As we seem to be constantly telling you, we’ve just moved to Monmouth to be nearer to trails, a thriving bike scene and some classic pubs (more about that at a later date). We’ve also moved into an office with the guys from our sister site, Dirt.
Open Gallery8 Images
The crew at Dirt comprise an interesting lot, each of them equally passionate about bikes and all with deep-rooted histories in the two-wheeled world. One of the crew with an incredible technical knowledge of the sport and its machines is Ed Haythornthwaite.
It’s his thirty-fifth birthday today (actually, it was yesterday, but never you mind about that) and we thought we’d have a (very) mini celebration of his life by letting him unleash his beast… That is, the hardtail bike that Ed designed and built some years ago and continues to use as his do-it-all workhorse to this day.
Ed Haythornthwaite on his pink dream machine:
“I think I must have made this frame back in 2006, possibly even 2005. At the time I was working two days a week as a bike mechanic and the rest of the time I was building custom frames for people. I specialised in fillet brazed steel frames, using the best quality tubing available. I got into it by doing a welding course where I chose to concentrate on brazing, and then I learnt all the bike specific stuff from a mate of mine, Robin Mather, who has since gone on to become one of the UK’s most respected frame builders. I made my own jig and all that kind of stuff and all the tubes were cut and shaped by hand using nothing more than a hacksaw and some good files.
I made my own jig and all that kind of stuff and all the tubes were cut and shaped by hand using nothing more than a hacksaw and some good files.
It amazes a lot of people that even some of the most famous custom frame builders still make frames in this way, you don’t really need fancy machines and once you’ve got the knack it really doesn’t take too long. Saying that, I probably did spend way too long sometimes making dropouts and the like from solid plates of steel. I reckon I probably spent about two weeks making this fame, which is really way too long if you want to make a living from building frames, but I am a bit of a perfectionist so that didn’t help matters.
This particular frame was never actually meant for me, I built it for Steve Jones (Deputy Editor at Dirt Mag) who asked me to make him one for a feature that he was going to do on me in the mag. I think he was so used to getting free stuff that he thought I would just give it to him, but being on the breadline there was no way I could do that, so when he didn’t come up with the cash I kept it! It was the best decision I ever made cos, for one, it’s the best hardtail I have ever ridden, and secondly it wasn’t that long after that the words along the lines of “hardtails are pointless” came out of Steve’s mouth. He would never have appreciated it. Actually, maybe if he had bought it and ridden it he wouldn’t have formed that opinion?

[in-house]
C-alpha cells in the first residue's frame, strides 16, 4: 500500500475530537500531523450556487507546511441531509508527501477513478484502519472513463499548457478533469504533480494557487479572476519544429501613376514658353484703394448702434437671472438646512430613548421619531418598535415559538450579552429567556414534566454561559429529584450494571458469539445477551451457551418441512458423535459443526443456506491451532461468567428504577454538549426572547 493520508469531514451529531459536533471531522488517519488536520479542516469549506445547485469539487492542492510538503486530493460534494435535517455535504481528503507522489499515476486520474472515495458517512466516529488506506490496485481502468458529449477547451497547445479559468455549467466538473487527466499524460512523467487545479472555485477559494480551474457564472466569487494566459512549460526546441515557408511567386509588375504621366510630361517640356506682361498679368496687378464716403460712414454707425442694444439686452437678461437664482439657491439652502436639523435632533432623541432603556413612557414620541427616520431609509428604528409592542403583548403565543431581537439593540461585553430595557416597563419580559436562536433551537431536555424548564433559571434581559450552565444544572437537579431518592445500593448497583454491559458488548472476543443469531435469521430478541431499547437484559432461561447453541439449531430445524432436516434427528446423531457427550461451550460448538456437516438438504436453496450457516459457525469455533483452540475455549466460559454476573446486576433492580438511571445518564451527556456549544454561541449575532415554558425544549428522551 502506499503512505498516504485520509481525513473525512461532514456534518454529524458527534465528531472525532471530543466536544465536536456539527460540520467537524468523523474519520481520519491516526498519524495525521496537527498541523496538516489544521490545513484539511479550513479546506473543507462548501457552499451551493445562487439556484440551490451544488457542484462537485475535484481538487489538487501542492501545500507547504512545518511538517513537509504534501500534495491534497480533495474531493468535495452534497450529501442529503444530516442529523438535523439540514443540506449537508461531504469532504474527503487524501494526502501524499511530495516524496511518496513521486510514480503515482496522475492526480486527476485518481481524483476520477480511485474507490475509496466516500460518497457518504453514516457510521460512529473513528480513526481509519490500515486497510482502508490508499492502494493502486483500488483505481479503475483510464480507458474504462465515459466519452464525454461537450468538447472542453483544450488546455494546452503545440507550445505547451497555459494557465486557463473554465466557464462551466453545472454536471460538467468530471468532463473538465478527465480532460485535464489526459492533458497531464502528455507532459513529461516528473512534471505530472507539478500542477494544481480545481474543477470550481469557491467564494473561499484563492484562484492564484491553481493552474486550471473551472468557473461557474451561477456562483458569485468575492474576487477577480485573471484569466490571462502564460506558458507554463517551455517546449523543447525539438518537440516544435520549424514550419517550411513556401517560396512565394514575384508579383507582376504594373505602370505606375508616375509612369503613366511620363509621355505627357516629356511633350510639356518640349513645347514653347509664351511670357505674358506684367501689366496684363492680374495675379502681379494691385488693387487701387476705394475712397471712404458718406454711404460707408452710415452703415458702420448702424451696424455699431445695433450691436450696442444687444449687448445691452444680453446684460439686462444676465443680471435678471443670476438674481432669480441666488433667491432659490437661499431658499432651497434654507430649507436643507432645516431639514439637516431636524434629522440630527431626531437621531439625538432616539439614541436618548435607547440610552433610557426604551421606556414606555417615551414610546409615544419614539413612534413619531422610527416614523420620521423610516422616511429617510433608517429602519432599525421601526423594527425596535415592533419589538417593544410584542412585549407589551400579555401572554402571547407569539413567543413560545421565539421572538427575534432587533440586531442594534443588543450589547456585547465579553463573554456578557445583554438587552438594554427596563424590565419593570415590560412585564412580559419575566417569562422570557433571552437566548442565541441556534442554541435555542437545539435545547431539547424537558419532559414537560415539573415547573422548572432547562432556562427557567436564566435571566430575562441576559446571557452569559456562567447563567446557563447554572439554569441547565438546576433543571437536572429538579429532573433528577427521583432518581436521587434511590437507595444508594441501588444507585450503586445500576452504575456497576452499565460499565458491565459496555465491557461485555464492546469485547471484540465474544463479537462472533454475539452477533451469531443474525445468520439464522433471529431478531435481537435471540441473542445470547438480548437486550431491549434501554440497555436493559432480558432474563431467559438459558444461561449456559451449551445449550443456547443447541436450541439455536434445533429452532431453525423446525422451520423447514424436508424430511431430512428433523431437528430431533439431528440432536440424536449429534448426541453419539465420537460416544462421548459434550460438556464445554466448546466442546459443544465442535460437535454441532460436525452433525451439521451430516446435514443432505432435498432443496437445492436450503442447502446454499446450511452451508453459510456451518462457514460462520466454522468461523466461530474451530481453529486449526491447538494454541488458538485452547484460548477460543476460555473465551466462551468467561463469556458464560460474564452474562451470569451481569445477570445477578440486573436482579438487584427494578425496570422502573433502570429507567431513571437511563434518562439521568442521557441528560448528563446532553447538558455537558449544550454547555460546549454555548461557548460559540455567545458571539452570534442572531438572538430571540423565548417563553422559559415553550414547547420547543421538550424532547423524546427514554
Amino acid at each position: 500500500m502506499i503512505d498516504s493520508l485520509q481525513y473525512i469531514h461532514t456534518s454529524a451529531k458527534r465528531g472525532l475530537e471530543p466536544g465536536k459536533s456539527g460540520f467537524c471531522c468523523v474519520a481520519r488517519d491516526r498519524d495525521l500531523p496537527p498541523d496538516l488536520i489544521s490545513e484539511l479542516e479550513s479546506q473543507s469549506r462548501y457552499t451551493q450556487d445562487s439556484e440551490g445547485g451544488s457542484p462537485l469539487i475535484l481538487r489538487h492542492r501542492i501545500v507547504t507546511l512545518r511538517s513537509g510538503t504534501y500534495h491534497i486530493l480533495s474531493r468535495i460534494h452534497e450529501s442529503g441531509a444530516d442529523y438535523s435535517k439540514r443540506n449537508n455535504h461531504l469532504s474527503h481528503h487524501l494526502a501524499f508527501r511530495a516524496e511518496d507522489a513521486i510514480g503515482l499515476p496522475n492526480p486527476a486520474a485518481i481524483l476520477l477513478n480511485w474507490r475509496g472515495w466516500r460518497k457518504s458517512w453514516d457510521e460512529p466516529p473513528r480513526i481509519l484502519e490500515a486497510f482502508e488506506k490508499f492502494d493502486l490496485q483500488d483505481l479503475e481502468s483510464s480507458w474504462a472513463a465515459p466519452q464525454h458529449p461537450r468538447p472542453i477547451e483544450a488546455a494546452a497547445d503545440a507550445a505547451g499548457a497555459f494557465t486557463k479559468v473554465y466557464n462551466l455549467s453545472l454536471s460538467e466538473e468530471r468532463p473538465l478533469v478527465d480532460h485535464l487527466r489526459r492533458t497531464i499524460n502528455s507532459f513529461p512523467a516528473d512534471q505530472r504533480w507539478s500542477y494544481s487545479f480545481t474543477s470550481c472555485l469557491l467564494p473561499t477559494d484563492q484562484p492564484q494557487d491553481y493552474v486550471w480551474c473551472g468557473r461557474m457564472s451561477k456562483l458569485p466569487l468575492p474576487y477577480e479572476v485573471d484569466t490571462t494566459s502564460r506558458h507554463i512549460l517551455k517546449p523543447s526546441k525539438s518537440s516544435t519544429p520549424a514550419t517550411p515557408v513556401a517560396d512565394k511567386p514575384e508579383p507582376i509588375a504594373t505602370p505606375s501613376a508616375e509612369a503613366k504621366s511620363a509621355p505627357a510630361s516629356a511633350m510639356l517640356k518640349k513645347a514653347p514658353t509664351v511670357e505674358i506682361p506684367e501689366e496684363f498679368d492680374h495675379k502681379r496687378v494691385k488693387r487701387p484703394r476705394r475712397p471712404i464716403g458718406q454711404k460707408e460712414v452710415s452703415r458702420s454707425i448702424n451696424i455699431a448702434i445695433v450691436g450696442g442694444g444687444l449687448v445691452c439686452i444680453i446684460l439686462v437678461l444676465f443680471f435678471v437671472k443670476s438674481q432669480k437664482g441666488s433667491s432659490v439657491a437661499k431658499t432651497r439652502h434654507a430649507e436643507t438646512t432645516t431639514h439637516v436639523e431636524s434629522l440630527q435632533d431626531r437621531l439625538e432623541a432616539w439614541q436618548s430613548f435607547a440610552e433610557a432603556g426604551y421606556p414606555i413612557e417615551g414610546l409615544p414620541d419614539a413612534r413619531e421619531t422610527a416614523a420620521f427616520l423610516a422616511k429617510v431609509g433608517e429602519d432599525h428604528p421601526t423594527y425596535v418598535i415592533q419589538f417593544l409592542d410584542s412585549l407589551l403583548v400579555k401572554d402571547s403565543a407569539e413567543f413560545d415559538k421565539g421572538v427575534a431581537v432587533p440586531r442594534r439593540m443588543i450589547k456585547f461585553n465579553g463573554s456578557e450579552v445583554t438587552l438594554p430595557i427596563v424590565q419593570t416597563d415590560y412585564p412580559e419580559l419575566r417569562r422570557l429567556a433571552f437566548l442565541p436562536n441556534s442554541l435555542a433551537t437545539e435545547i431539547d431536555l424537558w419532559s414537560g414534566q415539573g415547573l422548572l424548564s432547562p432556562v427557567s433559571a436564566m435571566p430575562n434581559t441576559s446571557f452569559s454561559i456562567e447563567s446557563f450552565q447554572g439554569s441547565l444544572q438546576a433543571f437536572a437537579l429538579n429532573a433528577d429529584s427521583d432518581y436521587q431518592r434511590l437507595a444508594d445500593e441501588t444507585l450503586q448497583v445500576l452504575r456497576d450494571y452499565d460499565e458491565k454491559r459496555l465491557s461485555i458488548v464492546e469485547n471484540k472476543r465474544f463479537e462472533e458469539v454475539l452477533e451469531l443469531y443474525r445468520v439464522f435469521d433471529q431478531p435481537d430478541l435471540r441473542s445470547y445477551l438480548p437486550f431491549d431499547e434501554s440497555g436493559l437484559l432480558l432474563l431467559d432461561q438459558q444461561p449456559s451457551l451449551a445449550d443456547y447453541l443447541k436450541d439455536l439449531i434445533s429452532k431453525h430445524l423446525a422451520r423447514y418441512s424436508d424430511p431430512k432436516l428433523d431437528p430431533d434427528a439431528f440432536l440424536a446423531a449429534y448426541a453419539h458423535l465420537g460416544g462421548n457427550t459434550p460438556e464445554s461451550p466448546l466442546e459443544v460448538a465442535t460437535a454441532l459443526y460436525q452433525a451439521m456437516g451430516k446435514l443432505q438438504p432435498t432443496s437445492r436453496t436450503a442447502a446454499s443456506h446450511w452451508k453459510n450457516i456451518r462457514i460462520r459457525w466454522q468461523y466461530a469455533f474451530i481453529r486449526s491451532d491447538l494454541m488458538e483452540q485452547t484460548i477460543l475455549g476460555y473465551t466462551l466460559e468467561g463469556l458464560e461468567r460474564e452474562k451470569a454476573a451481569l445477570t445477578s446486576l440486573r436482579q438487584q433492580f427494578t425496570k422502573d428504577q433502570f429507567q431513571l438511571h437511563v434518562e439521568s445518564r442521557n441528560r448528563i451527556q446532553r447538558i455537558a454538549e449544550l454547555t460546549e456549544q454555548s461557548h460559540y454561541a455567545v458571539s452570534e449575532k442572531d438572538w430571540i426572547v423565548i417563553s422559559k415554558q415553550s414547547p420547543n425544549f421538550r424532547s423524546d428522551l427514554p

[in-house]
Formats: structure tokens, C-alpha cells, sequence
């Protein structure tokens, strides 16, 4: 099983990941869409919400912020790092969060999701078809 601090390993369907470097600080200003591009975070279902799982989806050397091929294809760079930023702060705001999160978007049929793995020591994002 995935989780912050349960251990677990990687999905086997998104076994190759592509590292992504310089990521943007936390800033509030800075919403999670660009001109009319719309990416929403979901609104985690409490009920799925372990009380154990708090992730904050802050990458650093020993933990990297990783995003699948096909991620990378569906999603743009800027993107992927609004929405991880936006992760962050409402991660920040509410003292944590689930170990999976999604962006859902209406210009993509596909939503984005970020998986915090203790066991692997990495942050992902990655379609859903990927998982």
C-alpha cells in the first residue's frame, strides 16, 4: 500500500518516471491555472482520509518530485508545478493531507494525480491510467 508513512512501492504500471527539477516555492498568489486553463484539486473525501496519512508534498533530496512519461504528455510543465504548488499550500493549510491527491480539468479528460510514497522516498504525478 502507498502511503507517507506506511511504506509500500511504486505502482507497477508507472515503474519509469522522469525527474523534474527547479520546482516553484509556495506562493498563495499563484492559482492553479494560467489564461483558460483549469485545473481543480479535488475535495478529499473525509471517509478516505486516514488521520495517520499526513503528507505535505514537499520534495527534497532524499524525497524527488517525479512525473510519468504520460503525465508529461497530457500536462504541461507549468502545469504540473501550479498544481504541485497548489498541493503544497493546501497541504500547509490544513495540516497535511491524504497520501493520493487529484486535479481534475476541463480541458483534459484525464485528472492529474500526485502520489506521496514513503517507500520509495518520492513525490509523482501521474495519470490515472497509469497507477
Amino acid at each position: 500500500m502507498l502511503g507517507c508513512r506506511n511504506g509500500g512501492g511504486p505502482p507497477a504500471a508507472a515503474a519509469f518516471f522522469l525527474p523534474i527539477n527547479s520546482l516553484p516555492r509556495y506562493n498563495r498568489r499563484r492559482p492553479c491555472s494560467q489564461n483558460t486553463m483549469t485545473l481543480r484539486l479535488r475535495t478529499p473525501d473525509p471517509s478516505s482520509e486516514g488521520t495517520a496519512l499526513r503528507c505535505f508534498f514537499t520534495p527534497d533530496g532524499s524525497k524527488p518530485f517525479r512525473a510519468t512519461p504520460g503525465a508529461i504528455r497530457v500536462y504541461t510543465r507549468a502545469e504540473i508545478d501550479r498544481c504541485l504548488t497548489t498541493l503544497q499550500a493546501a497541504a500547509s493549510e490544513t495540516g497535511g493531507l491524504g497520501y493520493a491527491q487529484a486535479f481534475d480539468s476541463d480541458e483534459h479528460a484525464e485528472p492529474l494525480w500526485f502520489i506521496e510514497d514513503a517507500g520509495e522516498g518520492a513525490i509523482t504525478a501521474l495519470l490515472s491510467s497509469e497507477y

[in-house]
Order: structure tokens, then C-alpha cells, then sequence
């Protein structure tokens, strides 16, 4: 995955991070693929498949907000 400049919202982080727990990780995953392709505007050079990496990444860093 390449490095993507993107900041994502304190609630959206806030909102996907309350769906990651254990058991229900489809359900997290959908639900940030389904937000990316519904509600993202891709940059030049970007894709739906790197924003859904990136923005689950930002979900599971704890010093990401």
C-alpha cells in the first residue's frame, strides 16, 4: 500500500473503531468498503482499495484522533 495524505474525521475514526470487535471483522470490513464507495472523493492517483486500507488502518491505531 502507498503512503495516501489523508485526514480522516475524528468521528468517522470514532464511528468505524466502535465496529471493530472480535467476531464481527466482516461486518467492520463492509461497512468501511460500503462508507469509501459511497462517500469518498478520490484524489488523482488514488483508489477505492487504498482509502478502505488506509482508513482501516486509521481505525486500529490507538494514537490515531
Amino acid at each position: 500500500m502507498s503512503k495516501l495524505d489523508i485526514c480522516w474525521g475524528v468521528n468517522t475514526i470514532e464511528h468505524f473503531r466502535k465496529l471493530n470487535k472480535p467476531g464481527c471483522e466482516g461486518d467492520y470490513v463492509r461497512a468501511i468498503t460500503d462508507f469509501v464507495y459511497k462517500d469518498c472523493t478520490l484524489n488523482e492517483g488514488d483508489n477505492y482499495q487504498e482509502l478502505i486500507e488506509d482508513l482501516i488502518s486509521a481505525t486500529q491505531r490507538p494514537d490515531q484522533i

It was the best decision I ever made cos, for one, it’s the best hardtail I have ever ridden, and secondly it wasn’t that long after that the words along the lines of “hardtails are pointless” came out of Steve’s mouth. He would never have appreciated it.
The geometry of the frame was based around a Yeti DJ which Steve had been riding and loving at the time, but there were a few tweaks that he wanted. If I remember correctly it is slackened out a bit (it sits at just under 67 degrees with this 130mm travel DT forks) and it has a slightly longer seat tube and head tube. The top tube might have been tweaked a bit too. One thing that remains though is the super short back-end, which helps to make it so much fun.
Tubing wise it’s a Reynolds 853 front end, Columbus chain stays, and some super skinny road bike seat stays which I bent myself. I didn’t fit a brace between these so it has a super comfortable rear end whilst the beefy chain stays mean that it still accelerates like a rocket. Oh, and to help get tyre clearance for fat tyres I used a 73mm bottom bracket instead of a 68mm one. It was annoying though cos at the time my only 73mm option was pretty weighty, but because the weight is so low down it possibly even helps the handling of the bike.
Tubing wise it’s a Reynolds 853 front end, Columbus chain stays, and some super skinny road bike seat stays which I bent myself.
Anyway, for one reason and another it must have been another few years before I actually got the frame painted and built up. If you’re wondering why I chose pink (or telemagenta to be precise) it was simply because in an effort to be ‘cool’ I had owned waaay too many stealth black bikes over the years and I really fancied going in completely the other direction. Oh, and I got the powder-coat done at some place on the outskirts of Bristol for £25. They did a good job too. I was already riding a similar hardtail that I had made, but after the first ride on this one that older bike was instantly relegated to my brother.
I’ve taken this bike all over the place and I use it for all kinds of riding. Despite all the fancy full suss bikes that I have in my shed this is still the bike that comes out most often. It just makes me smile on any ride, and crucially it’s never boring. On some tracks I just find a full suss a bit too easy and dull. I’d always prefer to be under-biked than over-biked. I like that skittish feeling that you get on a hardtail, it keeps you on your toes. I feel like I can ride most tracks just as fast on this bike too, some even faster, and although that might not actually be the case the stopwatch doesn’t matter to me, it’s all about the sensation, and that’s what this bike gives me by the bucket load. I love it, but I must admit that after I have been out for a ride on it I always find myself wishing that I had the time to build some more frames for myself. Maybe one day…”
Any other homegrown heroes like Ed out there? We want to feature your stories here.